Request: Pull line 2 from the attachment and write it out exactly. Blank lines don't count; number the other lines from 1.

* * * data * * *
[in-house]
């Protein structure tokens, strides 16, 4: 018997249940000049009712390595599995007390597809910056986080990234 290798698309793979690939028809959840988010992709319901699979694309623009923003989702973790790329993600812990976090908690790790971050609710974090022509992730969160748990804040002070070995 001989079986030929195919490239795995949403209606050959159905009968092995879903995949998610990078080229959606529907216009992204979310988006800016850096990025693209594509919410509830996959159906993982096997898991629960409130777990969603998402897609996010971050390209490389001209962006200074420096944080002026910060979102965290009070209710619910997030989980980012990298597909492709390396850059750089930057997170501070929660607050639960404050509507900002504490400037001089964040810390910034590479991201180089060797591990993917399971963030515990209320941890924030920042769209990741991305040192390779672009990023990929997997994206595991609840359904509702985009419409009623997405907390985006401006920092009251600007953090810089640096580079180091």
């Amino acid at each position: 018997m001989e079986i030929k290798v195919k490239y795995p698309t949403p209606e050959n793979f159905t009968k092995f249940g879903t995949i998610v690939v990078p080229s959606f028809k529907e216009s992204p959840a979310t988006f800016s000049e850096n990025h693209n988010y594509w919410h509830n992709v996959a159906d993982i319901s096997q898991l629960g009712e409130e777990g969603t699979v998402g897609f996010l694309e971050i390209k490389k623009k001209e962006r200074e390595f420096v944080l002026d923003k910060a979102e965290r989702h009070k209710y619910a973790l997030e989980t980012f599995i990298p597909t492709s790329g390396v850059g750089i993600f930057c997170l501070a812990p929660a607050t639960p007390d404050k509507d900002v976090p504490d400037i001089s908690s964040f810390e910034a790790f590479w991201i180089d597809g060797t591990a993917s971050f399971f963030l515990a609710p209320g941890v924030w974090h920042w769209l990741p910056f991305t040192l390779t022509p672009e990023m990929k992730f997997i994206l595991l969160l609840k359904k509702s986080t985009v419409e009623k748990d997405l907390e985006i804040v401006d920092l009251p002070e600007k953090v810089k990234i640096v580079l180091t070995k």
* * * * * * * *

């Protein structure tokens, strides 16, 4: 018997249940000049009712390595599995007390597809910056986080990234 290798698309793979690939028809959840988010992709319901699979694309623009923003989702973790790329993600812990976090908690790790971050609710974090022509992730969160748990804040002070070995 001989079986030929195919490239795995949403209606050959159905009968092995879903995949998610990078080229959606529907216009992204979310988006800016850096990025693209594509919410509830996959159906993982096997898991629960409130777990969603998402897609996010971050390209490389001209962006200074420096944080002026910060979102965290009070209710619910997030989980980012990298597909492709390396850059750089930057997170501070929660607050639960404050509507900002504490400037001089964040810390910034590479991201180089060797591990993917399971963030515990209320941890924030920042769209990741991305040192390779672009990023990929997997994206595991609840359904509702985009419409009623997405907390985006401006920092009251600007953090810089640096580079180091």